Of cancer, British runner Chris Brasher, 74, who paced the first half mile when Roger Bannister broke the four-minute barrier (3:59.4) in 1954. Brasher, who got his countryman to the mid-point in 1:58.2, later won Olympic gold in the steeplechase at the 1956 Melbourne Games. That was his final race. He later became the sports editor of the London Observer, and he was once thrown into the Thames by a group of Cambridge oarsmen who took umbrage at his writings. Brasher also organized the first London Marathon, in 1981. Chris Chataway, who paced Bannister for the second half of his historic run, once said of Brasher: "He is five percent ability and 95 percent guts."
A place in an April Fool's Day runoff for alderman in Chicago's 15th Ward, former Bulls All-Star forward Bob Love. On Feb. 25 Love, 60, received 28% of the vote to finish second in a field of seven behind incumbent Theodore Thomas, who received 38%. Since Thomas didn't win a majority of the total vote, he now faces Love—who overcame a severe stutter to become the Bulls' director of community affairs (SI, Feb. 24)—in a one-on-one election.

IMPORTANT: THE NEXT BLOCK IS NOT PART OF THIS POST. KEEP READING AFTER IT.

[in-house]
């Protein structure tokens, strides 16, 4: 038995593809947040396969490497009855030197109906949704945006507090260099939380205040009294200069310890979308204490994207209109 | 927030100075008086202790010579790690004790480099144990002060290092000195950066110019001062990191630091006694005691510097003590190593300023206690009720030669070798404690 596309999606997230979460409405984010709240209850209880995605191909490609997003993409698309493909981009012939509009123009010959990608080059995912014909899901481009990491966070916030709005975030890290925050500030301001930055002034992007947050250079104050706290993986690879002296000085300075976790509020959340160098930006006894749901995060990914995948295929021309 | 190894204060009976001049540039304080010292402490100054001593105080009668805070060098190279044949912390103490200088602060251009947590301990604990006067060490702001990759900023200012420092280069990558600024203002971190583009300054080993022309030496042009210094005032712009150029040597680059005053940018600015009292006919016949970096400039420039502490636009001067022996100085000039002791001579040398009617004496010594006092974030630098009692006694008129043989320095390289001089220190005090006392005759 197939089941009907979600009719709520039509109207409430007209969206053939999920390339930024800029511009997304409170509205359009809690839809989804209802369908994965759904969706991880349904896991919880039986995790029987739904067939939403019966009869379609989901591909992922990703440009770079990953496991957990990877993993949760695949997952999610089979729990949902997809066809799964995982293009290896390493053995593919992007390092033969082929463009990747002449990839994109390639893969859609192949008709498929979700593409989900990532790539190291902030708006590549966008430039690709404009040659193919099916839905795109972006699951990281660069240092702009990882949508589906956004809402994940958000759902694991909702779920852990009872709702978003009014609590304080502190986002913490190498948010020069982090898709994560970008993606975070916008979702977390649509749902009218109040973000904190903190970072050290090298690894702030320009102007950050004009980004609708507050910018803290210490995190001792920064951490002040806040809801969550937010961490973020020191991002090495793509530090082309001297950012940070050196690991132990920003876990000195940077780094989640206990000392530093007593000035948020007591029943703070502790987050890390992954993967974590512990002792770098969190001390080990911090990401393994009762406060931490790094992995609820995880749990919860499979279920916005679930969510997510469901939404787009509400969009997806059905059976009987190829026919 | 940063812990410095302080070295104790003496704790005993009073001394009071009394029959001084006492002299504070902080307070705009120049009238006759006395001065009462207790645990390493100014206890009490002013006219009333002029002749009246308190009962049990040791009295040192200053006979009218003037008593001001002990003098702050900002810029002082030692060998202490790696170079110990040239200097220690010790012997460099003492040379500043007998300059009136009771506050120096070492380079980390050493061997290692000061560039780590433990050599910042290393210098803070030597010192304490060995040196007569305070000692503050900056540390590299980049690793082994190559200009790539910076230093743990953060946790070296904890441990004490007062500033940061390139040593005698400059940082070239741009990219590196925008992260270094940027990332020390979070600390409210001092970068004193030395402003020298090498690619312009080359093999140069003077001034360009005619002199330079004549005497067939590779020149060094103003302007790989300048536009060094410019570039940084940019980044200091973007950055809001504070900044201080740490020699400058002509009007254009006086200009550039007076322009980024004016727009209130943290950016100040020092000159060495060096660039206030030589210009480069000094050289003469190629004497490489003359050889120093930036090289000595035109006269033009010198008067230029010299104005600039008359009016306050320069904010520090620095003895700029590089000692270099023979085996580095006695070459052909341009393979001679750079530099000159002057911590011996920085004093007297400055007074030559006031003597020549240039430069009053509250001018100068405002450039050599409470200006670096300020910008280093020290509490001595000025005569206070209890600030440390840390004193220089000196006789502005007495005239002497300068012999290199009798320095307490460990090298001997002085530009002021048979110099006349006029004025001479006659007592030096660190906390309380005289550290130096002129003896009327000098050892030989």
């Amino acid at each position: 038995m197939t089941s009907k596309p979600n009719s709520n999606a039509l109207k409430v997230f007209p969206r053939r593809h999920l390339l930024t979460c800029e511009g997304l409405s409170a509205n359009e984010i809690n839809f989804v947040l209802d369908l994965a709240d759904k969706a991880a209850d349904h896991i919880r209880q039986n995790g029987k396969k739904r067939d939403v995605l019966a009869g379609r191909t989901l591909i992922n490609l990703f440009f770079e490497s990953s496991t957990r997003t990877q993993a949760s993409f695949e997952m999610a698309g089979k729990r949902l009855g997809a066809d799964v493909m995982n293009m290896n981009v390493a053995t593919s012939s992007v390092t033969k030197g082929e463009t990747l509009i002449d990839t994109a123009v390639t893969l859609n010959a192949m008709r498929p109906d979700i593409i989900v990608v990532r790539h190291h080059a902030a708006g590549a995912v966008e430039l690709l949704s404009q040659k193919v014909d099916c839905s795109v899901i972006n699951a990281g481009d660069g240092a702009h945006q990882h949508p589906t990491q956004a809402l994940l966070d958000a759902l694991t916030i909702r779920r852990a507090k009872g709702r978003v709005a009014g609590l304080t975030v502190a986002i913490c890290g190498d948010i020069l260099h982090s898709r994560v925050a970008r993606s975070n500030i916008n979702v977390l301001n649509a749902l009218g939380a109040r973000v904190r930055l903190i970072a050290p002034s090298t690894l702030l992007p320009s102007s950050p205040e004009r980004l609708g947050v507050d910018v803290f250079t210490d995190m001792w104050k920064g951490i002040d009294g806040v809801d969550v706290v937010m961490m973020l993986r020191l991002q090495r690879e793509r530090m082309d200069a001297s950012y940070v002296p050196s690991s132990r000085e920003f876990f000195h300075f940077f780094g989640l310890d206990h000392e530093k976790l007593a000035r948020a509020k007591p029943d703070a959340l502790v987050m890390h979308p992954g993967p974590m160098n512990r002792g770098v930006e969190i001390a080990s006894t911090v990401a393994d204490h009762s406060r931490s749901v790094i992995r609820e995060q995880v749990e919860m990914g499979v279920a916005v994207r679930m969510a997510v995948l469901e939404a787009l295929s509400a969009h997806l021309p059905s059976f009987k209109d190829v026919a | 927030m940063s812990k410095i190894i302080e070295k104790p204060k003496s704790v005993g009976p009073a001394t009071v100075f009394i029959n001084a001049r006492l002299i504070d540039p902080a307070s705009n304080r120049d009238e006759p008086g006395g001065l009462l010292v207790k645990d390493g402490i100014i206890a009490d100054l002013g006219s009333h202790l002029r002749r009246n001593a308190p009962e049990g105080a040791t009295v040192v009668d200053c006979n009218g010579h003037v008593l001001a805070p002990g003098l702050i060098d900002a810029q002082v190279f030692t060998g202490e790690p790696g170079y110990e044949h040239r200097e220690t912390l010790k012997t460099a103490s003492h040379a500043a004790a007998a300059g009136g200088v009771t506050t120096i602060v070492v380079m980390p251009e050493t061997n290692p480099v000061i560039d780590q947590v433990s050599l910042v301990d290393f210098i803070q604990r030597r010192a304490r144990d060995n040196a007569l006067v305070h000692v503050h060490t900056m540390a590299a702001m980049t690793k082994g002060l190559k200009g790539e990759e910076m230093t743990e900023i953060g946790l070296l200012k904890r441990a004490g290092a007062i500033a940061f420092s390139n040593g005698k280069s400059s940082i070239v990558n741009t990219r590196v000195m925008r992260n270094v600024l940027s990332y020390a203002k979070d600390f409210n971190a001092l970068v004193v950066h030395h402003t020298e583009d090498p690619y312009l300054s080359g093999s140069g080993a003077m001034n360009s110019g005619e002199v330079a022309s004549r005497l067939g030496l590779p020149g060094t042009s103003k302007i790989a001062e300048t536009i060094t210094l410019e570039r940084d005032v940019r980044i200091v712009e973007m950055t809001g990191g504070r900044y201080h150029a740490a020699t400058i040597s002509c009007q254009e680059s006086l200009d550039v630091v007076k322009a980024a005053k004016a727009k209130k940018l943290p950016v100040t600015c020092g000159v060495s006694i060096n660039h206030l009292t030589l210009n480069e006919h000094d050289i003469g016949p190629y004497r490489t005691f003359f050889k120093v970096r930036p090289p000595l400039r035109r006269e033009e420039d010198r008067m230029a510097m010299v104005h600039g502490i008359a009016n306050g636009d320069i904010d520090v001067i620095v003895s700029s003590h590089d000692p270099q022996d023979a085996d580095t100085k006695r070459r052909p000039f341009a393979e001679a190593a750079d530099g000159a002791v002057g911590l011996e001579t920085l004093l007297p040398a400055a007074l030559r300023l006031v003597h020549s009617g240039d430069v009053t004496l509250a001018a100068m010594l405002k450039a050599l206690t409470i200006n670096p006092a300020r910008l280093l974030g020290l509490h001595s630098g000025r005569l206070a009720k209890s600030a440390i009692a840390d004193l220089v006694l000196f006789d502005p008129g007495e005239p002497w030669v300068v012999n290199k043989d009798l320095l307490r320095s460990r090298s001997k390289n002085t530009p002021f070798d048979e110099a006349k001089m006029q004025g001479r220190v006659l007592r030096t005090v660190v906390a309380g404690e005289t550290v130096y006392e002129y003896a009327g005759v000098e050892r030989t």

By Colorado's Johnny Spillane, the Nordic combined sprint at the world championships in Val di Fiemme, Italy. Spillane, 22, the first U.S. Nordic skier to win gold at the world championships or Olympics, triumphed by jumping 124 meters on the 120-meter hill, then finishing the 7.5-km cross-country race in 18:19.8 to edge Germany's Ronny Ackerman. "With about 100 meters left, I was pretty sure I had it," Spillane said. "I had so much adrenaline flowing, I just had to make sure I didn't put a pole between my legs."
U.S. Olympic Committee CEO Lloyd Ward, after 16 months on the $550,000-per-year job, amid multiplying charges of ethics violations and mismanagement. Ward, a former CEO of Maytag and iMotors, was the USOC's fourth CEO since 2000. His problems began last year when the USOC executive committee learned he had tried to help a company with ties to his brother land a lucrative contract to provide backup energy sources for the Pan Am Games. Ward also drew criticism for his extravagantly remodeled office and excessive travel expenses, including a trip to watch a heavyweight fight in Atlantic City and unauthorized trips for his wife. Ward fought to keep his job but gave up after two U.S. senators suggested there may be criminal charges as a result of their investigation of USOC activities. No successor has been named.